Knowing whether or not to decant wine does not have to be as complex as many think it is. Let’s start off with exactly what decanting is. Decanting a wine is transporting and pouring it from the bottle to another container of some sort, whether it is high-end glassware or even into an inexpensive container. It doesn’t have to be pricey to get the job done. Many folks think that aged wines need decanting, but wines in their youth may also need decanting. In reality you are not going to damage the wine by decanting it no matter what, but sometimes there are better times than others to decant a wine.
One of the primary purposes of decanting a wine is to prevent sediment found in some bottles from pouring into the wine glass. No one wants to take a sip out of their glass and have the sip be followed by sediment. Wine decanters help withhold that sediment and save our palettes the bitter astringency. The sediment should mostly remain within the wine bottle when pouring into the decanter and therefore by the time you enjoy it in the glass it is sediment free.
Another of the prime purposes for decanting a wine is to allow the wine to aerate. From the minute a wine is exposed to oxygen it begins to change and transform. Whether the wine is being poured directly into your glass or decanted into a vessel the process begins. This is also known as letting a wine breathe.
Now the question is which wines do you decant? Wines that are high in acid and/or tannins have the qualities that make it capable of aging. Depending upon how long you have been aging a wine it may or may not benefit from decanting it. Sometimes a wine with age can be fragile upon opening. Opening it up further for decanting may not be the best option. On the opposite side of the spectrum some wines in their youth are so tight and closed up that even though they can be aged, if one wants to enjoy them now decanting it is the best way to go. We all drink wine to savor the aromatics and taste and what use would it be to not gain the full experience.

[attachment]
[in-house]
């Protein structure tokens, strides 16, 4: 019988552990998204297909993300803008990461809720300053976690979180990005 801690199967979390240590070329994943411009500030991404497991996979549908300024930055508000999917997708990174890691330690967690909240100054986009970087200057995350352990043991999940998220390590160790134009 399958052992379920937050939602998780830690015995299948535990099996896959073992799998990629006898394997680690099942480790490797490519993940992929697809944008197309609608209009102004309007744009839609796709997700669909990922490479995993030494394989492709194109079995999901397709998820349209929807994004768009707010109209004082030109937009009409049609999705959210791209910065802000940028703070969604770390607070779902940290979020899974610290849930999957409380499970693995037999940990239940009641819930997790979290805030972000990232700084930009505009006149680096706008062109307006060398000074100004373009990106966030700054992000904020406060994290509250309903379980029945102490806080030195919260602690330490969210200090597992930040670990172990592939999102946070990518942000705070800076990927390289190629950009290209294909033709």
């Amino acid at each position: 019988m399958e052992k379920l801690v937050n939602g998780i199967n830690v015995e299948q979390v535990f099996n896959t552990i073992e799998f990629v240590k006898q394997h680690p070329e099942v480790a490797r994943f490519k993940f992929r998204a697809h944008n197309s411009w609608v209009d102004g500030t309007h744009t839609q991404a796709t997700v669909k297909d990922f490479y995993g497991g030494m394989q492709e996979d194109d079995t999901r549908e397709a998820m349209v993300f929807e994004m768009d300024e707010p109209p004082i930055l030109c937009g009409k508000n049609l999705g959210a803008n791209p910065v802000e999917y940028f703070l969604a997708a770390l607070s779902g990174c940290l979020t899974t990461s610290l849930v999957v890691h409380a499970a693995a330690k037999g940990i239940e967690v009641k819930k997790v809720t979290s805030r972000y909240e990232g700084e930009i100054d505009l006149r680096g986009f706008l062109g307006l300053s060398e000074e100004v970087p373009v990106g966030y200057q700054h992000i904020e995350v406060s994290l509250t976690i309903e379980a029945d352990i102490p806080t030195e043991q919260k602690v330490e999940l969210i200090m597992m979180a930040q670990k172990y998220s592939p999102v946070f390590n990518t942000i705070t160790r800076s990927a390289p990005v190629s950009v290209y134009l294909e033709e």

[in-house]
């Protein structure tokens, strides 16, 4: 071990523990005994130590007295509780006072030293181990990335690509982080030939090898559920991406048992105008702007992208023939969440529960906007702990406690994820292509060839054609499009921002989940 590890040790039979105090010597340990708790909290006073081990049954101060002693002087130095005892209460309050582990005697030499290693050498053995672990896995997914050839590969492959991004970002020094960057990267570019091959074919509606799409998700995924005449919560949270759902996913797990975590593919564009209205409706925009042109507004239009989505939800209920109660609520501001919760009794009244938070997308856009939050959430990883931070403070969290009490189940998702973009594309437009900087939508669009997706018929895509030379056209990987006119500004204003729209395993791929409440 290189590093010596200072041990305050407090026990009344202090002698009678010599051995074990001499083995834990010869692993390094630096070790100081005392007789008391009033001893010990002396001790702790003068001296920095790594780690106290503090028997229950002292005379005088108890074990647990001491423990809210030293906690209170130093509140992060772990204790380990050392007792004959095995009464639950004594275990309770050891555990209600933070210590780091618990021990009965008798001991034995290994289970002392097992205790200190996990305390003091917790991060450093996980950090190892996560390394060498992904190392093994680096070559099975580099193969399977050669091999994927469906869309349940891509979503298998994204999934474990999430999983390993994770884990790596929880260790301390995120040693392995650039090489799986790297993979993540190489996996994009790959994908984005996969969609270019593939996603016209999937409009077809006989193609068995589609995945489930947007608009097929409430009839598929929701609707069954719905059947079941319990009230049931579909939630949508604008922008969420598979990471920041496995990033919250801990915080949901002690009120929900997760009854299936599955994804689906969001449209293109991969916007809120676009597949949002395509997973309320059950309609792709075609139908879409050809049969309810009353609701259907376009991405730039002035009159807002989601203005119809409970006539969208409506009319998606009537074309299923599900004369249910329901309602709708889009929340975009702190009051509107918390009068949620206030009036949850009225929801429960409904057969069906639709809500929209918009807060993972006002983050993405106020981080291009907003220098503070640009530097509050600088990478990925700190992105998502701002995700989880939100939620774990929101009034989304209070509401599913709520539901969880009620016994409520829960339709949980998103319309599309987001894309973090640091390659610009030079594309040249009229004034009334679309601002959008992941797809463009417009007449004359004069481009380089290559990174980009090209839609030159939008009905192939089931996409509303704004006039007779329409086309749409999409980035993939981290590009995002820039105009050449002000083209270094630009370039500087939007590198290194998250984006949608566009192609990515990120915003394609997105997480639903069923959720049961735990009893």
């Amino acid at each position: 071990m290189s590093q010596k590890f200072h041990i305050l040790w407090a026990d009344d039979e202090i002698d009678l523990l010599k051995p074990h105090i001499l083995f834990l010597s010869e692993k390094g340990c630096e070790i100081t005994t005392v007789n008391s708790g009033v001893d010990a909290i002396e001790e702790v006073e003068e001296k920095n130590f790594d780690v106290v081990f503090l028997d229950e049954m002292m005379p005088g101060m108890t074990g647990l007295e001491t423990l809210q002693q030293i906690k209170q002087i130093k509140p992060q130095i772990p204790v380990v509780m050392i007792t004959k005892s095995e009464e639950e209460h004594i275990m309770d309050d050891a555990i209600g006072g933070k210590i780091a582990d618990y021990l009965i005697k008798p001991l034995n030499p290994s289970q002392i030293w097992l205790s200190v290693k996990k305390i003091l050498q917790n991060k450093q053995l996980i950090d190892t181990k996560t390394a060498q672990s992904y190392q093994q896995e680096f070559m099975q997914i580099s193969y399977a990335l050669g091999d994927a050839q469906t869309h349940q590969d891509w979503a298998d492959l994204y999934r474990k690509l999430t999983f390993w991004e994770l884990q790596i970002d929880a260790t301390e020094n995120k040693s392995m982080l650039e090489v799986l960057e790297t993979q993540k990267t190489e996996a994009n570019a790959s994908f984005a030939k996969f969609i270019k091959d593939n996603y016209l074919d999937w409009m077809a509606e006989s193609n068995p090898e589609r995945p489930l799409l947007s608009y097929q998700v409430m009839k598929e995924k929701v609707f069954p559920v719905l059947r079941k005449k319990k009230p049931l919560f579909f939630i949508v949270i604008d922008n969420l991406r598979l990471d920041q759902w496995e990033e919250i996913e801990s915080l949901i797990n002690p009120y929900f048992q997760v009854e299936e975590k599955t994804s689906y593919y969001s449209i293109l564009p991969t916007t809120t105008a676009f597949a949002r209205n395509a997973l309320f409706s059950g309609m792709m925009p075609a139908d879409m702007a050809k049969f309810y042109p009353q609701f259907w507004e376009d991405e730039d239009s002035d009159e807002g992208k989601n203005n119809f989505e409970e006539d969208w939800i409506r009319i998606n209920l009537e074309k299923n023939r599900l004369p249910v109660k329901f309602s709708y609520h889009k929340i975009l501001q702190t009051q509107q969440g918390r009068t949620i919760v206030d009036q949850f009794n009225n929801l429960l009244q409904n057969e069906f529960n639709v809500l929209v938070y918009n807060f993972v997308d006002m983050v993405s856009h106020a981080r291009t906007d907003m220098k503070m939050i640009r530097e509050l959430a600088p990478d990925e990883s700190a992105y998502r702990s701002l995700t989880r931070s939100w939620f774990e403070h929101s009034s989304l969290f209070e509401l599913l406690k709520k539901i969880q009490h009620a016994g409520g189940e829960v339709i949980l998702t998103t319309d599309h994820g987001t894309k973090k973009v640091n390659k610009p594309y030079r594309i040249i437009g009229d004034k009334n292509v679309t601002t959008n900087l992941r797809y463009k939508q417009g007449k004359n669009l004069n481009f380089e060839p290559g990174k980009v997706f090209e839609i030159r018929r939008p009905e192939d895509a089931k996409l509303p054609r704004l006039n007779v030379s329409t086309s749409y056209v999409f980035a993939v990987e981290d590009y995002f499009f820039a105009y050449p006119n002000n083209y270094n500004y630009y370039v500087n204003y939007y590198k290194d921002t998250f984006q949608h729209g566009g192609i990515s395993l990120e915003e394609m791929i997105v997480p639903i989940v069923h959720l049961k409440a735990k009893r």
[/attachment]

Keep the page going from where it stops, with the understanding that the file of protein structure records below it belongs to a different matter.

Majority of the time the wines that you would decant are red wines. Big, full-bodied wines including Italian wines like brunello, amarone, barolo, barbaresco, aglianico, chianti classico and sagrantino as well as international varieties like cabernet sauvignon and syrah can all be decanted. White wines can also be decanted although I would save that for more fuller-bodied whites with depth such as orange wines. It would not make as much sense to aerate a light-bodied, delicate white wine.
How long should one decant a wine before enjoying it? It is usually recommended to decant a wine for a about 30 minutes before it is to be enjoyed. This timeframe is just a ballpark so whether it is 15 minutes or 45 minutes you are allowing the wine exposure to air to allow it to open up. The wine will continue to open up in the glass as well while you are enjoying it. The first sip of a wine just opened is very different than the last. Decanting helps make it a more consistent experience throughout.
In the end when in doubt try them both. If you are fortunate to have two of the same bottle try decanting one and not decanting the other. If that is not a luxury then just experiment over time and go with whatever you feel like. Wine tasting is all about learning and with wine there is always plenty to learn so enjoy the experience.